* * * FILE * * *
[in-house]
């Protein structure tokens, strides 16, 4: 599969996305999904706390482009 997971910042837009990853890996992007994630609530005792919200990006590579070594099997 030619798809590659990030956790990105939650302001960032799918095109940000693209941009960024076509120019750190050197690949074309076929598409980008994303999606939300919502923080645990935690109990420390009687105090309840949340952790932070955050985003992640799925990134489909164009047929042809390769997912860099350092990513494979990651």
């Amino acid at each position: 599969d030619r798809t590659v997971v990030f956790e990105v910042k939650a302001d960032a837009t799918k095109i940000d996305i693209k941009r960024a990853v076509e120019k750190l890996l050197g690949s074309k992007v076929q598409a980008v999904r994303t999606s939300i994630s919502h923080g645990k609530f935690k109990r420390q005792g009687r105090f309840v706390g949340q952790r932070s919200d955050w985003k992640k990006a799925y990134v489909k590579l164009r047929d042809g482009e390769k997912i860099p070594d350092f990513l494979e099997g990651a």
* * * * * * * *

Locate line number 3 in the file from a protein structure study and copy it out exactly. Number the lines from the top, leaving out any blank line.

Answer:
């Amino acid at each position: 599969d030619r798809t590659v997971v990030f956790e990105v910042k939650a302001d960032a837009t799918k095109i940000d996305i693209k941009r960024a990853v076509e120019k750190l890996l050197g690949s074309k992007v076929q598409a980008v999904r994303t999606s939300i994630s919502h923080g645990k609530f935690k109990r420390q005792g009687r105090f309840v706390g949340q952790r932070s919200d955050w985003k992640k990006a799925y990134v489909k590579l164009r047929d042809g482009e390769k997912i860099p070594d350092f990513l494979e099997g990651a």